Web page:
Associate Professor Jonathan Benjamin / Flinders University

World - Archaeologists find prehistoric communities lost to sea-level rise in Denmark and Florida

The discovery of vast shell middens, aka garbage from seafood feasts, attests that the rising seas as the Ice Age waned didn't wash away all trace of prehistoric societies living by the sea

September 19, 2018

She sells seashells by the seashore, and she always did. Humankind has always been so enamored of the briny that some suspected our ancestors’ exit from Africa hugged the coastlines, a hypothesis somewhat marred by inland hominin finds.

Also, for all that we can’t survive in water unless we keep our heads out of it, a great many of us dote on seafood and always have. Neanderthals in Italy are even thought to have dived to get clams.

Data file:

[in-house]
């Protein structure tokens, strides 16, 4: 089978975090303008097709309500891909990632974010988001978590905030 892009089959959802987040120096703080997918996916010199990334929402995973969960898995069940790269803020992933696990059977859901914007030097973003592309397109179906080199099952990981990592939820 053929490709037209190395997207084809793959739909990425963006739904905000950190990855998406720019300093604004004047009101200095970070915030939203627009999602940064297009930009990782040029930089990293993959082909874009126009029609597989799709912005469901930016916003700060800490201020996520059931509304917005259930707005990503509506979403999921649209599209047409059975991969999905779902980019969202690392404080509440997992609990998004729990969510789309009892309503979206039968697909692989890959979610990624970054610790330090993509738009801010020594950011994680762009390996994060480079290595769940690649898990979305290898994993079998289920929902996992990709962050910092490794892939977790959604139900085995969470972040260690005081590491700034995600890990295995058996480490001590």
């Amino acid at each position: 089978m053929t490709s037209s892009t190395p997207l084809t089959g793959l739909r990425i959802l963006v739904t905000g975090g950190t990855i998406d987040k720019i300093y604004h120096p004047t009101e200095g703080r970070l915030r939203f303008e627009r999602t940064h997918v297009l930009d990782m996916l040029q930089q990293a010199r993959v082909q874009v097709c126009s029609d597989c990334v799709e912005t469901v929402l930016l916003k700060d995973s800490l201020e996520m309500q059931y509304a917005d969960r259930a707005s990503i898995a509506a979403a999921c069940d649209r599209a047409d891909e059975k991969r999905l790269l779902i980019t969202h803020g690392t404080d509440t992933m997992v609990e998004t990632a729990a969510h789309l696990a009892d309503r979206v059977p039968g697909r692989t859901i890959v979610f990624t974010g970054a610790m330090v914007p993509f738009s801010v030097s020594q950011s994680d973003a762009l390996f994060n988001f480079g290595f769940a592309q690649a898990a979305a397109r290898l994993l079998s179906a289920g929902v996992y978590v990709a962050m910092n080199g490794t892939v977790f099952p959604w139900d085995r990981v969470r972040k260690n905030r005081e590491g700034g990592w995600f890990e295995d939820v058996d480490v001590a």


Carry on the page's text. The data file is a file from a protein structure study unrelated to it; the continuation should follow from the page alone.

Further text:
Now, two separate studies have found rare evidence of prehistoric communities by the seashore, in the form of now-submerged shell middens – vast piles of shells resulting from seafood consumption thousands of years ago.

One of these middens lies underwater in the Gulf of Mexico. The other was found in the sea of Eastern Jutland, Denmark. Both papers were published this week in Quaternary Science Reviews. No question, these mounds of mollusks were anthropogenic in origin, which we know because, among other things, they show evidence of burning – i.e., they were cooked – explains the international team of archaeologists from Moesgaard Museum in Denmark, the University of Georgia, the University of York in the Ukraine, and Flinders University and James Cook University of Australia.

These are neither the first prehistoric shell middens ever found on paleo-shorelines, or underwater ones at that. But finding submerged evidence of prehistoric society is rare.

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